Reservation Road, Winter

By Gary Metras

On Friday, even if it snows, I walk

my street, only seven houses this side

of the mountain to the locked gate

where the state reservation begins,

and where, in summer, we bring our grand-

daughter to the playground. Today is sun

after snow, all sparkle fluff. No trees

or wires down like last time. The road’s

well plowed and sanded, making the walk

leisurely, as intended, and I glance into

the windows of the neighbors. One should

not do this, but I do, then turn back

to kicking plow-clumped snow.

Besides, no one is home. No one stands

or sits on their side of the glass, staring

out at the world, expecting something strange

and beautiful, or terrible after storm.

Empty living rooms startle, like finding

torn feathers of a cardinal on snow;

there was song then silence. There were children

warming yesterday’s cold air with laughter.

Already their snowman tilts toward the sun.

Some driveways are cleared, some only have

tire tracks leaving. All that vacant space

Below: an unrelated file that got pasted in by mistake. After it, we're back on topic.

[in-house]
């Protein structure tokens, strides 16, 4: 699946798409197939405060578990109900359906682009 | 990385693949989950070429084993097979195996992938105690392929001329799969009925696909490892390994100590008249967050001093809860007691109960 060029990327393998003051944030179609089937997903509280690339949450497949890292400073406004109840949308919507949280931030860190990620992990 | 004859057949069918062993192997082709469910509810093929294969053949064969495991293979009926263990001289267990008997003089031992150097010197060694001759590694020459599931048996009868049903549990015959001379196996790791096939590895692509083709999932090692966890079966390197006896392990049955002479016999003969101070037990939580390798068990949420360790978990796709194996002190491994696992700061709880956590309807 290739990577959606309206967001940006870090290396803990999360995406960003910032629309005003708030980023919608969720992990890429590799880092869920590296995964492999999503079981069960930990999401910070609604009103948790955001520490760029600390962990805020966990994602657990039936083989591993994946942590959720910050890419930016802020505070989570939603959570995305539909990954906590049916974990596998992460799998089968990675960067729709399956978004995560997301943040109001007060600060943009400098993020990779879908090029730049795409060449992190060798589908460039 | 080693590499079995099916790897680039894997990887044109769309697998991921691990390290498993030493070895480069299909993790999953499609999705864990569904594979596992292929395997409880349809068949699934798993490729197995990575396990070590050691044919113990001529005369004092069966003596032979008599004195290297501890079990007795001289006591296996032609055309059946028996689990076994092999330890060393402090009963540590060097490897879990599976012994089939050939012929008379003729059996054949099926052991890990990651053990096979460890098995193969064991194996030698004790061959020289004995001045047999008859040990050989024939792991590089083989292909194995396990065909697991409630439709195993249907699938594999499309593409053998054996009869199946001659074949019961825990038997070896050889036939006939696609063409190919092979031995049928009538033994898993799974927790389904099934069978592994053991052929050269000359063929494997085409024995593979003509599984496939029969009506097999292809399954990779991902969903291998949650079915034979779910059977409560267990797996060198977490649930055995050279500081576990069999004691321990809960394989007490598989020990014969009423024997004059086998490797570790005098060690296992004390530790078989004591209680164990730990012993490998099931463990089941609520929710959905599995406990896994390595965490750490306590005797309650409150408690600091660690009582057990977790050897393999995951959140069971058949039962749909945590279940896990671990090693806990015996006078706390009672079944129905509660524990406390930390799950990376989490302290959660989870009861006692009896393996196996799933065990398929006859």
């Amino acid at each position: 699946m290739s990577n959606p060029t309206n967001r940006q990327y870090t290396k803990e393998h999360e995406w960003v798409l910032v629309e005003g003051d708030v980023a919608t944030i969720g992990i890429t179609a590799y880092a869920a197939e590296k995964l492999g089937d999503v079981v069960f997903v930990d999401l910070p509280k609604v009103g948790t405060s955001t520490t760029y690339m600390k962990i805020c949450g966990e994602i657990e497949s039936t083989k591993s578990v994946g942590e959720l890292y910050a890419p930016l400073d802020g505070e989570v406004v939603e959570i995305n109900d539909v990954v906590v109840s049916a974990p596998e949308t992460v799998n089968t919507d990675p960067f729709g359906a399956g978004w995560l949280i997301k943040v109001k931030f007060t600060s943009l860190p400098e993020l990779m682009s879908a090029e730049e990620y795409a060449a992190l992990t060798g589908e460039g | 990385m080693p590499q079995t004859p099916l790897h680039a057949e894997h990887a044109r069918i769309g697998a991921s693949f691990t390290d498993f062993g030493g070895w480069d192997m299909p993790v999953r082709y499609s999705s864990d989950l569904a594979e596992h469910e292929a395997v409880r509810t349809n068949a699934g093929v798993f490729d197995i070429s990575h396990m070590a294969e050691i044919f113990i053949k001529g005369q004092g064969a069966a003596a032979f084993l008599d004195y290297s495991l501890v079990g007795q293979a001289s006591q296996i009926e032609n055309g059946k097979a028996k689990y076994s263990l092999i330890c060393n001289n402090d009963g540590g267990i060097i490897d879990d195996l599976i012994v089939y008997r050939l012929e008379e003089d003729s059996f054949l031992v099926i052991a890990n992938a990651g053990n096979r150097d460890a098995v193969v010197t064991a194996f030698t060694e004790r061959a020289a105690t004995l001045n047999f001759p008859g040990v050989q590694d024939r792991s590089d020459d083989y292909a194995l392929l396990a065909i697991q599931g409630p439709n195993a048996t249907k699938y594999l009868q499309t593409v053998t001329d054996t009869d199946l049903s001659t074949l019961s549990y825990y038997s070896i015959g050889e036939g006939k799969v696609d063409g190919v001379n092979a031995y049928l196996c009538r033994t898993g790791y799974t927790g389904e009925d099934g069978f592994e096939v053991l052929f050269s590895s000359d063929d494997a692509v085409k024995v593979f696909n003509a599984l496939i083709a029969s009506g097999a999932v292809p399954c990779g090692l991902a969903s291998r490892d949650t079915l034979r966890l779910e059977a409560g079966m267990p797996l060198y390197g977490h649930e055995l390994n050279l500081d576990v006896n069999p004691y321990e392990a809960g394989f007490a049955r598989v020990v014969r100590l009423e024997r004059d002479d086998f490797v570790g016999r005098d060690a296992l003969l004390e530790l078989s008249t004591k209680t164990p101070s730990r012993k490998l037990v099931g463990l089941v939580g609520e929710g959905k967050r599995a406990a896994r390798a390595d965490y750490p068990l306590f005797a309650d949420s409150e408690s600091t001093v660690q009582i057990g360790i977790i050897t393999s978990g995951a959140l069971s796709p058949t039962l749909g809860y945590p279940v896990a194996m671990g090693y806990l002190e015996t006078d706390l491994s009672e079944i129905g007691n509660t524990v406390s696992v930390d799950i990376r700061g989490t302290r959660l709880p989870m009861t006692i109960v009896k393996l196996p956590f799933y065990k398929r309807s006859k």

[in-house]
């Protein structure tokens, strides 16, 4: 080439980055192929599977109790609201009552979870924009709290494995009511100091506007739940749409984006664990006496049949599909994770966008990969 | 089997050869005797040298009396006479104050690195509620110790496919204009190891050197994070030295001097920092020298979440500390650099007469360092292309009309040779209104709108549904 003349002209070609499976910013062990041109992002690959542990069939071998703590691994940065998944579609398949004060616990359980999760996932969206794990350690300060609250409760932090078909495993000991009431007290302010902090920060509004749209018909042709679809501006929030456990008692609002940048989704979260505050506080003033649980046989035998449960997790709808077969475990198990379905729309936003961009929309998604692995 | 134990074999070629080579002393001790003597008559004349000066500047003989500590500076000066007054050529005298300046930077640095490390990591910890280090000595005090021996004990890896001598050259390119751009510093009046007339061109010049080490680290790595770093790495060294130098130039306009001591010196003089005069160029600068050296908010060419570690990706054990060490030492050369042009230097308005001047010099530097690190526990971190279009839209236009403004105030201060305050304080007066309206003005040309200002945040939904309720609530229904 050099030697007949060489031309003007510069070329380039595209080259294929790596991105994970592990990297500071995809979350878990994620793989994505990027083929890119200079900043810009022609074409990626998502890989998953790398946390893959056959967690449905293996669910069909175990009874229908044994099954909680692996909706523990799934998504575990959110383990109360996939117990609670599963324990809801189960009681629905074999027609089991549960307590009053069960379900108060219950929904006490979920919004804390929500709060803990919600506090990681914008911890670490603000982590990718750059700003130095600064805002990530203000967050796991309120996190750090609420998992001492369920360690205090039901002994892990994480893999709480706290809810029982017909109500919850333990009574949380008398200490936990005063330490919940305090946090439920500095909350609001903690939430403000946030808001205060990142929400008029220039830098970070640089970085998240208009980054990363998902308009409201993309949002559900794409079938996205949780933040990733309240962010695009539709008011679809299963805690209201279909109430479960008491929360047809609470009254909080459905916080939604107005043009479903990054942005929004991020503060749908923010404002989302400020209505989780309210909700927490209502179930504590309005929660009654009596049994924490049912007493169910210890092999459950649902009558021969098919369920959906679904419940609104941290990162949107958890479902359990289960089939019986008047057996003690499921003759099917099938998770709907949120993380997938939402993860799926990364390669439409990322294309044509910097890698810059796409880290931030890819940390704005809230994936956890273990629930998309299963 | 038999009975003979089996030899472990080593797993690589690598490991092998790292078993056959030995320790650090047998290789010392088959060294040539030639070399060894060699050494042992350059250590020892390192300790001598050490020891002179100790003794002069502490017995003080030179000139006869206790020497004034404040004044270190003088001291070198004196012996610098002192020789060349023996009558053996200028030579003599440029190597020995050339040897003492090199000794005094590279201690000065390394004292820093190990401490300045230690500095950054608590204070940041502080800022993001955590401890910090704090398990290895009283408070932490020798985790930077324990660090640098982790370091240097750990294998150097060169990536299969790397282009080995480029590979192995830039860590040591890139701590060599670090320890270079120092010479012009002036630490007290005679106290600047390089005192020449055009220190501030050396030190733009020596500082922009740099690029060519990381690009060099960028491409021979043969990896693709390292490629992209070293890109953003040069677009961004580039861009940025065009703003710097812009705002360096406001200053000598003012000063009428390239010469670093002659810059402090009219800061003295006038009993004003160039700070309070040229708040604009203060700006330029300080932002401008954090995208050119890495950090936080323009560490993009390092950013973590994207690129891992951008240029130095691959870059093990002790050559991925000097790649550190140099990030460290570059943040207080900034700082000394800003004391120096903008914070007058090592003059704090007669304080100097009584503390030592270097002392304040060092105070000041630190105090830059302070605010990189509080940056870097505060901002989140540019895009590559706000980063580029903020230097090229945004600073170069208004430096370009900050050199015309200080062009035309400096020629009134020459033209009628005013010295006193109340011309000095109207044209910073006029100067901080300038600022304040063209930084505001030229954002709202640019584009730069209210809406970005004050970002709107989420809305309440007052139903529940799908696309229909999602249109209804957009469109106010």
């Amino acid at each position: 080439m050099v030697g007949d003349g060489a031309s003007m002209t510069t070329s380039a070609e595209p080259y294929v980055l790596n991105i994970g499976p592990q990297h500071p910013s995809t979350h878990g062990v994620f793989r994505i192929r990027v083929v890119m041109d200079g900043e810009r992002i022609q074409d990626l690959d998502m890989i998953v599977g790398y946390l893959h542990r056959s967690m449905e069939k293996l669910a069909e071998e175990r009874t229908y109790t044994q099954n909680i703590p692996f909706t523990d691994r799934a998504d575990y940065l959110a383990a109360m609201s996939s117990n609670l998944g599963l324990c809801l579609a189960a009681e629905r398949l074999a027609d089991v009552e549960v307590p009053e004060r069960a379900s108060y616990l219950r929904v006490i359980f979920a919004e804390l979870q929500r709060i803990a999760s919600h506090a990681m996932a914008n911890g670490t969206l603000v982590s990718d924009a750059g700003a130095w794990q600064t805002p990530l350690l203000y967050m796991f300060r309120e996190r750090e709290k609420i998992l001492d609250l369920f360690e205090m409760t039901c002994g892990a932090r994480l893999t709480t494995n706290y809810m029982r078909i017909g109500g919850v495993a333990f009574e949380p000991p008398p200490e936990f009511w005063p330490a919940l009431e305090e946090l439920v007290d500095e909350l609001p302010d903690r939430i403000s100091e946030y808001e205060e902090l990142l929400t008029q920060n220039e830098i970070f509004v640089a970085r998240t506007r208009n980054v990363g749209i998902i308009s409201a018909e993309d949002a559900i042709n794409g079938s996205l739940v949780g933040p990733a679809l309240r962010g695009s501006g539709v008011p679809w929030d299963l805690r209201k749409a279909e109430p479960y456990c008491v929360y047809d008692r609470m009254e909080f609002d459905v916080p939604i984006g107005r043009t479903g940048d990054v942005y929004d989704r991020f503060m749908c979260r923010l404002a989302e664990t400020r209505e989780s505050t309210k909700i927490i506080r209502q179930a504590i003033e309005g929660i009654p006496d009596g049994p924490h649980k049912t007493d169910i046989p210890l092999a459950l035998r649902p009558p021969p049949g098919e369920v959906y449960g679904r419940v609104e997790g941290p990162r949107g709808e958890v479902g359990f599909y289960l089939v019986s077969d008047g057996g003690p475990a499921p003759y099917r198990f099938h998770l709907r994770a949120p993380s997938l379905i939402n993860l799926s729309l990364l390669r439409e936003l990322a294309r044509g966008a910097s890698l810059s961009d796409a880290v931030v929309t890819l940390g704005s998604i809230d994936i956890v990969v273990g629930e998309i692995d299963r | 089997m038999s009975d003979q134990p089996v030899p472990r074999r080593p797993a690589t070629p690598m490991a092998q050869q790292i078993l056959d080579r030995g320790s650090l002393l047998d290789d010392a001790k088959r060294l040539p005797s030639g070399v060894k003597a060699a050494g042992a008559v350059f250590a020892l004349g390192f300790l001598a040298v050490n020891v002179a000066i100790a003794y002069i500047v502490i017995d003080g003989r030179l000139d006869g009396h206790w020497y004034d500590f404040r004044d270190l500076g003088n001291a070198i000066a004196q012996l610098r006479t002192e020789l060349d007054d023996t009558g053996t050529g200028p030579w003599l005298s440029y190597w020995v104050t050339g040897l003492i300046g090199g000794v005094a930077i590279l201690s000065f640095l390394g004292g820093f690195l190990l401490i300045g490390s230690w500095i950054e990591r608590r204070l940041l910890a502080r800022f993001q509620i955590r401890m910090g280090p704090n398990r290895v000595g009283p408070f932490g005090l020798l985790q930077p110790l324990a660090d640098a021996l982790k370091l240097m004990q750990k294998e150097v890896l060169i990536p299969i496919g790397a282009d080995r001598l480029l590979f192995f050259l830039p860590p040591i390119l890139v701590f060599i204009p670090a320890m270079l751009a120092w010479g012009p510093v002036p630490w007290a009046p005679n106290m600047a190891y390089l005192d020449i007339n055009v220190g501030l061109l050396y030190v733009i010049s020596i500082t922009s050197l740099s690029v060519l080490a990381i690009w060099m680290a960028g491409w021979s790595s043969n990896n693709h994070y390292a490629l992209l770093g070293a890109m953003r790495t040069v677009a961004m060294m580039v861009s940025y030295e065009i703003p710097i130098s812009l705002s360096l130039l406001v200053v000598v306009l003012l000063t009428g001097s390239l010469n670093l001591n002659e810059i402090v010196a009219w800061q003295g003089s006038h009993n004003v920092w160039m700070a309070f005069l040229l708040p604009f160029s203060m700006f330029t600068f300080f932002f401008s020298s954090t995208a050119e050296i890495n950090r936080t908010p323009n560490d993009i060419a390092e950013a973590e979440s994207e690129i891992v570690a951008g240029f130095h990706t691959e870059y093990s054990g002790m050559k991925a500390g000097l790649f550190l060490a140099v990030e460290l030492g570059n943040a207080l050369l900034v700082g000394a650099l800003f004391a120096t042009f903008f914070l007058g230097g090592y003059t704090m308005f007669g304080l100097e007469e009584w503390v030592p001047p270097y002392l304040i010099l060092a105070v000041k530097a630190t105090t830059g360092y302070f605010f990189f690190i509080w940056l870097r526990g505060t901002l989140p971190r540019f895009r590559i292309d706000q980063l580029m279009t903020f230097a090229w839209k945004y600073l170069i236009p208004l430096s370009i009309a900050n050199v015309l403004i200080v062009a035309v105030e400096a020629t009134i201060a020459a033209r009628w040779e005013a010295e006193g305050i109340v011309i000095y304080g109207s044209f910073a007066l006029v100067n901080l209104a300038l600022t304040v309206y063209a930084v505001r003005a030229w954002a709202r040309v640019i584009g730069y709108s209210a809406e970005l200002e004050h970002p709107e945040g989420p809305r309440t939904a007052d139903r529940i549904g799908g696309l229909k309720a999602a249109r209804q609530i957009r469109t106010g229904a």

cars fill after dark, I think, standing here

in the bright air, holding a red feather up

to divide the sun. How yellow the quill is surprises.

The fibers at its base are wispy, not frozen,

could still tickle a child’s cheek. I accept

a wild animal’s death. But I don’t understand

the neighbors who never raise a shade,

not even on the sun side that faces the street

I’m walking. It makes one wonder

what they hide. More than simple shyness

and shabby furniture. But the closer neighbors

disturb me more. They never lower a shade,

front, back, or side. They rise before sunup

and seldom is any room lit past the news hour,

as if the misfortunes of others shame them

to early sleep. I always stop in front

of the retired professor’s house. We haven’t

spoken all winter. I worry about her health,

if she is in the hospital again. Suddenly,

her front window flashes with a waving hand,

no body, no aged, smiling face; just a flash

of thin flesh that makes me think I should hurry

home and bury this acorn of acknowledgment

beneath the heart of the rhododendron

hibernating under my vacant picture window.

 

 

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Gary Metras has had poems in America, Gray’s Sporting Journal, Poetry, and Poetry Salzburg Review. His most recent book is The Moon in the Pool (Presa Press 2015). He is the editor and letterpress printer of Adastra Press.


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